The wind makes curves of the lines consists of six photographs installed directly onto the gallery window panes, a technique that is predominately used by shops to increase their visibility while simultaneously making the shops interior invisible. This leads me to think about the way architects often seem to ignore or forget to imagine the human need for protection and reassurance. And how, as you walk through the city, you notice that balconies and larger glass sections are often decorated with fabrics in order to protect from prying eyes and sunlight.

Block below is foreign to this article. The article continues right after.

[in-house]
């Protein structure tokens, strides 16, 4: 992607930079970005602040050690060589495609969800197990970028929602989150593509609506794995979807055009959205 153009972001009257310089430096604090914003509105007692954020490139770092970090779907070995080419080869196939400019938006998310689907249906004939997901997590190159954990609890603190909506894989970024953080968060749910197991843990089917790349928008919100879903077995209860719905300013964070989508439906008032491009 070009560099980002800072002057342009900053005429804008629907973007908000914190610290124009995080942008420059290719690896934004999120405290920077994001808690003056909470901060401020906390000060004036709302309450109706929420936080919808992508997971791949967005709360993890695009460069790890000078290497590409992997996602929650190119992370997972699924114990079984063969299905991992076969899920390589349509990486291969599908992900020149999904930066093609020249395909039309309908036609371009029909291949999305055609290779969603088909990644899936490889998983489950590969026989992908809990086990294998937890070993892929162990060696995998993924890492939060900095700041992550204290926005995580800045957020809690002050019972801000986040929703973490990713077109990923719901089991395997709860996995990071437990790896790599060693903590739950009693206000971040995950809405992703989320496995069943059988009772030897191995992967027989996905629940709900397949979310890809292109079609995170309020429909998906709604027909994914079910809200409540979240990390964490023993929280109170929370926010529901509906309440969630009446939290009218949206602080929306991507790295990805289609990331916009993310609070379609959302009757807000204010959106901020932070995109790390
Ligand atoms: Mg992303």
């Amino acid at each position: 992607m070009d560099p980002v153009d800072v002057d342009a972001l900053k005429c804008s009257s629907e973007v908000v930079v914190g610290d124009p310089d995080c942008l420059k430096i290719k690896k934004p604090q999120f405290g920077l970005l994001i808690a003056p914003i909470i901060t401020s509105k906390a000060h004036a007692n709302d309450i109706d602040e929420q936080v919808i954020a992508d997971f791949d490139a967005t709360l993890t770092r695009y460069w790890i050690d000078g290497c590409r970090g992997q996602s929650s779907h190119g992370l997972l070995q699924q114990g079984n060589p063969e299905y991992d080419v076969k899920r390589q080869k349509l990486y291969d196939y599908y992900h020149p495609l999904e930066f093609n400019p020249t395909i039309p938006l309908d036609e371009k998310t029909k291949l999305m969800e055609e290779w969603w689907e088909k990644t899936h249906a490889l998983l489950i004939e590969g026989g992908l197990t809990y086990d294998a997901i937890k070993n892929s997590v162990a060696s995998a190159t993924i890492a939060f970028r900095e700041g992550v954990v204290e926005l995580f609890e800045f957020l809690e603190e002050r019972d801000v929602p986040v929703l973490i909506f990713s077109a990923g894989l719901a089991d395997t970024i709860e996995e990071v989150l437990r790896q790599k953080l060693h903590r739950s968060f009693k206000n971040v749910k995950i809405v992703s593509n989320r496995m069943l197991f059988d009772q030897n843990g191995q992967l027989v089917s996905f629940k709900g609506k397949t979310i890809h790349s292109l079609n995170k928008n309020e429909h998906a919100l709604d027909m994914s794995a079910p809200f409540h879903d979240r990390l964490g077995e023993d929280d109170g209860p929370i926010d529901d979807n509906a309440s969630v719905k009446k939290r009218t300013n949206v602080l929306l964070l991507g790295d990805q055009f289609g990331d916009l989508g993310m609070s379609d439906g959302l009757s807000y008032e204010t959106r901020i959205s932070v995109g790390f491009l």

‘Hanging’ in the gallery’s windows, photographs depicting grid-patterned tablecloths partly block out the view inside. An interest in these tablecloths emerged when, for obvious reasons, I had to work at home in my kitchen. Initially I made paintings of various fruits that sat on a checkered tablecloth, the pattern of the fabric became an aid that guided me forward. David Foster Wallace describes how in tennis there are rarely straight lines, instead the player has to imagine how the wind affects the ball and creates curves in the court lines.